Jeff Byers played high school football at State High, earned a Penn State degree in broadcast communications and now serves as the radio voice of Penn State wrestling. Says Byers, "Going to Rec Hall with my Dad — whether it was to watch a wrestling match or a basketball game or to play racquetball or shoot hoops or go into the sauna to see who could last the longest — all of that stuff was special."

Mike Archer played football, basketball and baseball at State High before accepting a football scholarship to the University of Miami. He has worked in a number of prestigious roles including head coach at LSU and linebacker coach for the Pittsburgh Steelers. Says Archer, "As a kid, I remember sneaking into basketball games, sneaking into gymnastics meets and sneaking into wrestling matches. State College High School didn't have an open gym, so we played basketball there all the time. With football, we were able to work out there in the summer — to throw the football, run the track and run the bleachers. Rec Hall was the place where all the State College athletes could go to better themselves."

Ron Pifer was a two-time state wrestling champ at Bellefonte High School and a three-time All-American at Penn State. He served as head wrestling coach at State High and at the U.S. Military Academy at West Point. Says Pifer, "I would work out at the high school and then in the evening go to Penn State and play racquetball or handball or wrestle. Rec Hall was like a second home to me. I feel bad that (kids) can't still have that relationship with Rec Hall."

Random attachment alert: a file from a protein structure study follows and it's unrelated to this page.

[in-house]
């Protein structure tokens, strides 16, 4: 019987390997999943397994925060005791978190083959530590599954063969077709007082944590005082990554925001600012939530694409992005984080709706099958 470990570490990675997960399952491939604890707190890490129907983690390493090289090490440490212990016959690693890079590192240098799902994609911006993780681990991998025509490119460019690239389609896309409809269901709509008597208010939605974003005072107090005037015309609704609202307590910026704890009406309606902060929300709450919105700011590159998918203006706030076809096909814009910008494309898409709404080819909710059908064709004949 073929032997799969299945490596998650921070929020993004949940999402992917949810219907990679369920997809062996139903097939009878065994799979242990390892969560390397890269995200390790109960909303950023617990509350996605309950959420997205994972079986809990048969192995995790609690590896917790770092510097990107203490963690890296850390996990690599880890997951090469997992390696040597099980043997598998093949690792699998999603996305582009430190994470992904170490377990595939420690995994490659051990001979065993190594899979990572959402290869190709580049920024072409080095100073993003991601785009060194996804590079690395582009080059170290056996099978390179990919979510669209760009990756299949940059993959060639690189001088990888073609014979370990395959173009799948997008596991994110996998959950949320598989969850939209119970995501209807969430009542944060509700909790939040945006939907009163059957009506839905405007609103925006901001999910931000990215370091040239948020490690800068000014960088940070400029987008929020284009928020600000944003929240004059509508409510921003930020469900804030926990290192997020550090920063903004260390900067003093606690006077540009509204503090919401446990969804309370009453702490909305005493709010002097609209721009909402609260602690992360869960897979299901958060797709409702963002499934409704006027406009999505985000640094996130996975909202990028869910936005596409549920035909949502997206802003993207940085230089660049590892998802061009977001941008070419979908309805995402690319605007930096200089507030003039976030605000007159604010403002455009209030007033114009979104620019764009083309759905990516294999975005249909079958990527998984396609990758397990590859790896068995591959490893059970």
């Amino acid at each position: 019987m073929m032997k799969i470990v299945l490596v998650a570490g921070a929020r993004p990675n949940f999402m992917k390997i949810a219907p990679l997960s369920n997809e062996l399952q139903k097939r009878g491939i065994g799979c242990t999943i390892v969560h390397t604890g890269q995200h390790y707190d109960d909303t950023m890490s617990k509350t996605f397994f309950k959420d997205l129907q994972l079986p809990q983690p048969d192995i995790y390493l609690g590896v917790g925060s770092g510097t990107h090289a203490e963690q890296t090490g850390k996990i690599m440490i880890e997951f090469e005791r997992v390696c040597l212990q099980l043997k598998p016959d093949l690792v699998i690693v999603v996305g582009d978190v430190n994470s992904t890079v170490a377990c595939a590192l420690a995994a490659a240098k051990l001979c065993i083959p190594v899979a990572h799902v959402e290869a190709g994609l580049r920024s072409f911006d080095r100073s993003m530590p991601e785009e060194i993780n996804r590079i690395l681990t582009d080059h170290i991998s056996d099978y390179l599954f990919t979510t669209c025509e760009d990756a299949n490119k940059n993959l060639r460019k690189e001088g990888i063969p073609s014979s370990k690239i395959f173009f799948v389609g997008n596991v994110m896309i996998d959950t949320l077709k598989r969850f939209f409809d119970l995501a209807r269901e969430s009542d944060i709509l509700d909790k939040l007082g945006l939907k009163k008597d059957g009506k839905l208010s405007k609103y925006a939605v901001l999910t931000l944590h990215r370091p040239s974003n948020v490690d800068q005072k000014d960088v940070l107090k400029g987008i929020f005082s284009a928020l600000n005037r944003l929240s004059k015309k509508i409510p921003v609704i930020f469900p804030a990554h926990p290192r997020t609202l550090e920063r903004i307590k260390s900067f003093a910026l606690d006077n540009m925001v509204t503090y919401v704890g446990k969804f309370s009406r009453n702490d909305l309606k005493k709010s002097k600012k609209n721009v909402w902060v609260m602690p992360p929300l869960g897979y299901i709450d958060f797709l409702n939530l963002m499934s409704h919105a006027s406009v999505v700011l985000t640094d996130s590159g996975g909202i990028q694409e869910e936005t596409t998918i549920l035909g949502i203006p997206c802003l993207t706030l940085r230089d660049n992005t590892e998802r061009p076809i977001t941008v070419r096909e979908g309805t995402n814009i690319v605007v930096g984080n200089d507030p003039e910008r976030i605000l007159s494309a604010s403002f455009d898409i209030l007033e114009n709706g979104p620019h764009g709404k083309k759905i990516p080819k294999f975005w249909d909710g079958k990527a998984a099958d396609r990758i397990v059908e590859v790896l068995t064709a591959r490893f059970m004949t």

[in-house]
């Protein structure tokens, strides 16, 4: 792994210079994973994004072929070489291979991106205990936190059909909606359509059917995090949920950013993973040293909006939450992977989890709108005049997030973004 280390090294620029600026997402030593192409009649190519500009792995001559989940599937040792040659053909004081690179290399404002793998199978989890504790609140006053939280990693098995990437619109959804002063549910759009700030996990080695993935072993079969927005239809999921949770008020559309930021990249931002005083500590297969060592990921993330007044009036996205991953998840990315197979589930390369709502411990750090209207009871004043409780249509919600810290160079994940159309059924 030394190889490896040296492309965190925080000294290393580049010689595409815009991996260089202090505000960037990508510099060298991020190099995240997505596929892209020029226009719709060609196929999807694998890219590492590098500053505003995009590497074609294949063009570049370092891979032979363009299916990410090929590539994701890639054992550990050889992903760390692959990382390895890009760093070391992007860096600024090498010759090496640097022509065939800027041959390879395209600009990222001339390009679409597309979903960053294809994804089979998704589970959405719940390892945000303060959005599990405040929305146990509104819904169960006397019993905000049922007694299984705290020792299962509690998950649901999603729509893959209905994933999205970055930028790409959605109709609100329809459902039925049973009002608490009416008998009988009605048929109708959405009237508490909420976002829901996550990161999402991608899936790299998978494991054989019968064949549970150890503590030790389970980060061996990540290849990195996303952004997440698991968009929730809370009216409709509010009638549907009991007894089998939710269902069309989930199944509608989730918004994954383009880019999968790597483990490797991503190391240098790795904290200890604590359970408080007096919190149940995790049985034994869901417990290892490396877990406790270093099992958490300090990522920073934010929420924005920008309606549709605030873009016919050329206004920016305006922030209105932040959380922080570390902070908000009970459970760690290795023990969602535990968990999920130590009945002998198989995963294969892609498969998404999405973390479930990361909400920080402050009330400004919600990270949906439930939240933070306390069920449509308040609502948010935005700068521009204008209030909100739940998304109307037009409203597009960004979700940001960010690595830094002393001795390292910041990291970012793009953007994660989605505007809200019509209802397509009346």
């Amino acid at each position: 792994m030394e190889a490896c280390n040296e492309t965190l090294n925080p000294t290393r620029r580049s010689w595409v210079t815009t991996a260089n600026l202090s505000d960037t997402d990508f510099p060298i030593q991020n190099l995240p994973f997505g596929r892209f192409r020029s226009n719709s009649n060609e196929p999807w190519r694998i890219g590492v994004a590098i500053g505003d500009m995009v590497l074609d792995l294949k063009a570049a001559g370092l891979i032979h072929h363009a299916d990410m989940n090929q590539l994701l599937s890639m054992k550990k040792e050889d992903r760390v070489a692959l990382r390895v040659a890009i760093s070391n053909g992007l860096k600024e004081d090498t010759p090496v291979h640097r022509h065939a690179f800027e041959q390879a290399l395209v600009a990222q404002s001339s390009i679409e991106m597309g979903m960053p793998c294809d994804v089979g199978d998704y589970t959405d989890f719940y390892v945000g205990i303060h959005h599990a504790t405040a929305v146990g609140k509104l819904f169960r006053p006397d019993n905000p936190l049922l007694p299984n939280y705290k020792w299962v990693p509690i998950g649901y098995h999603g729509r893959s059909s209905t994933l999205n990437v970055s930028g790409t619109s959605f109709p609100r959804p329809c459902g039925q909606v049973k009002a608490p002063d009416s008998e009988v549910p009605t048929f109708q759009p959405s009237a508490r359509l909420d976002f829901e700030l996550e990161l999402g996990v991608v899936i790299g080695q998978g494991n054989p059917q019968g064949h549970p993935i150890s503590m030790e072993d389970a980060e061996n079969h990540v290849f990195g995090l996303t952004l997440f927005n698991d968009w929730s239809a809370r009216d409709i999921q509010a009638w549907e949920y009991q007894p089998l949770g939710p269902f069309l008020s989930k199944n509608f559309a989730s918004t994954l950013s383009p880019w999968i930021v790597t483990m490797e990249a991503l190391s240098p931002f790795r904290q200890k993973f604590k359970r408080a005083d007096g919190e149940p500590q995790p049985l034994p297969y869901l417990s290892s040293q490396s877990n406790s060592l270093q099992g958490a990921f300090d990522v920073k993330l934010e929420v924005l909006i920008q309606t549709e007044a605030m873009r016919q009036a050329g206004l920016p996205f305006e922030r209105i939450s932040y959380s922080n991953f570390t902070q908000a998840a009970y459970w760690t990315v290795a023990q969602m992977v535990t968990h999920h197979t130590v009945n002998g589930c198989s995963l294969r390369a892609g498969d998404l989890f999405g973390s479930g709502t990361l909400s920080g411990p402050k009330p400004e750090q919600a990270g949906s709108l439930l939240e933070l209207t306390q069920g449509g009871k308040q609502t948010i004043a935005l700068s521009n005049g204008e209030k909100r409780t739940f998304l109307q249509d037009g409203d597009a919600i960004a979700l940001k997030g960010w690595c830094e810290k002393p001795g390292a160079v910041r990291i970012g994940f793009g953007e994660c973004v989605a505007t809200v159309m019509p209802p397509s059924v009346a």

As for me, I make no claim to sports greatness, but that doesn’t minimize my desire to heap a little recognition on the old Rec. It’s fair to say that Penn State’s Recreation Building has always been there for me.

It all started with my dad, Marty Horlacher, Penn State Class of 1941. He filled my mind and heart with stories from Rec Hall — of good guys who wore blue and white; of bad guys who wore blue and gold. I can’t even guess how many times he described his favorite way to spend a Saturday night at Penn State.  “Three sports in one night, all in Rec Hall,” he would say. “It started with wrestling at 6, then there was basketball at 8, followed by boxing at 10. That was one exciting night!”